Coptic Christian homes set on fire over rumored church construction in Egypt

A young girl looks out over the Cairo skyline on December 16, 2016, in Cairo, Egypt.
A young girl looks out over the Cairo skyline on December 16, 2016, in Cairo, Egypt. | Chris McGrath/Getty Images

Three days after Coptic Christians in southern Minya governorate were attacked over “rumors” of plans for a new church, Muslim extremists upset over a permit to construct a church building on Friday attacked Copts in another village.

Muslim extremists attacked Coptic Christians in the village of Al-Kom Al-Ahmar on April 26 after learning that an Evangelical church had obtained a permit to construct a church building, according to advocacy group Copts United.  

“The security forces moved to the village, and the situation was brought under control and a number of the perpetrators were being arrested,” the group reported. “One of the village’s Copts said that the Evangelical church in the village obtained an official building permit, which angered a number of extremists.”

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Last Tuesday in southern Minya governorate, angry residents beat Coptic Christians and torched their homes in Al-Fawakher village in Samalut over rumors that a church building was to be constructed there, according to Northern Africa News.

The assailants tried to drive Copts from their homes, the outlet reported.

Bishop Makarios of Minya wrote on X (formerly Twitter) that initially, the assailants prevented people from fleeing the violence. He later posted that security forces deployed to the village restored calm and arrested a large number of suspects.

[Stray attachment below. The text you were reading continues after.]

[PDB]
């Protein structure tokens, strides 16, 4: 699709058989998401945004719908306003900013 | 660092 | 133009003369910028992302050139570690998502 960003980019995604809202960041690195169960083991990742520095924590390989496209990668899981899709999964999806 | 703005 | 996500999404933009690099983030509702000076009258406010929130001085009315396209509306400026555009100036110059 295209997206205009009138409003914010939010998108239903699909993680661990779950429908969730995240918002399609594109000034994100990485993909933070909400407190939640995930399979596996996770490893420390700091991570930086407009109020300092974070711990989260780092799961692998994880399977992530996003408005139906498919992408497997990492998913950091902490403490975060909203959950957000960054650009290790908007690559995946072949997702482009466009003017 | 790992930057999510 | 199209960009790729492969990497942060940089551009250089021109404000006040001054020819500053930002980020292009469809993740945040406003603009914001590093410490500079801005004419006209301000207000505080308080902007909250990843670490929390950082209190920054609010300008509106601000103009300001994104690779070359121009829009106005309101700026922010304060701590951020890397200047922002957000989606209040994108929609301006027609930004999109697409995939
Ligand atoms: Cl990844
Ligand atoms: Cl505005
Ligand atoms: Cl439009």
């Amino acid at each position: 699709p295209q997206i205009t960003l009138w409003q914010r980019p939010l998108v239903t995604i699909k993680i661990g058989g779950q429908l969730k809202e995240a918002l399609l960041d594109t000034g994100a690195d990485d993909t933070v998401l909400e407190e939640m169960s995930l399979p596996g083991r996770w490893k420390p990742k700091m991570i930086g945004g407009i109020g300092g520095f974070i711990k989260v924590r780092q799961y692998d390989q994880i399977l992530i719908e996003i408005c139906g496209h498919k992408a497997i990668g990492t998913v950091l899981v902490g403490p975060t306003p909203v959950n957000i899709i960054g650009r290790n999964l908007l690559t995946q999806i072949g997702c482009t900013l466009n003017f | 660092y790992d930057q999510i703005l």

Security forces arrived late to the site, according to Copts United.

“The extremists attacked Coptic homes with stones and chants, and a number of homes were set on fire, amid the screams of women and children,” the group reported. “The attack continued for a long time before the security forces arrived.”

Advocacy group Christian Solidarity Worldwide (CSW) notes that police and firefighters, led by the deputy governor and the head of the police department in Minya, acted quickly to contain the situation.

The police were arresting perpetrators, including those who spread rumors online about plans to construct a church, according to CSW.

“An unacceptable culture of intimidation and discrimination is still far too prevalent in this region despite positive steps taken by the Egyptian authorities in recent years, and the personal commitment of President Sisi to fight sectarian extremism and promote equality of citizenship,” CSW President Mervyn Thomas said in a press statement. “Egyptian citizens should all be free to practice any religion or belief of their choosing without fear of threats or physical violence.”

Separately, CSW reported that the Egyptian government issued a memorandum designating May 5 and 6, a Sunday and a Monday, as bank holidays for Labor Day, which falls on May 1. The move outraged the Coptic Orthodox community, which celebrates Orthodox Easter Sunday on May 5.

“Coptic activists suggested to CSW that the move may be intended to appease Egypt’s Salafi Muslim community, who consider recognizing Easter to be sinful, as it defies the mainstream Islamic doctrine which denies Christ’s crucifixion and resurrection,” CSW stated.

This article was originally published by Christian Daily International

Christian Daily International provides biblical, factual and personal news, stories and perspectives from every region, focusing on religious freedom, holistic mission and other issues relevant for the global Church today.

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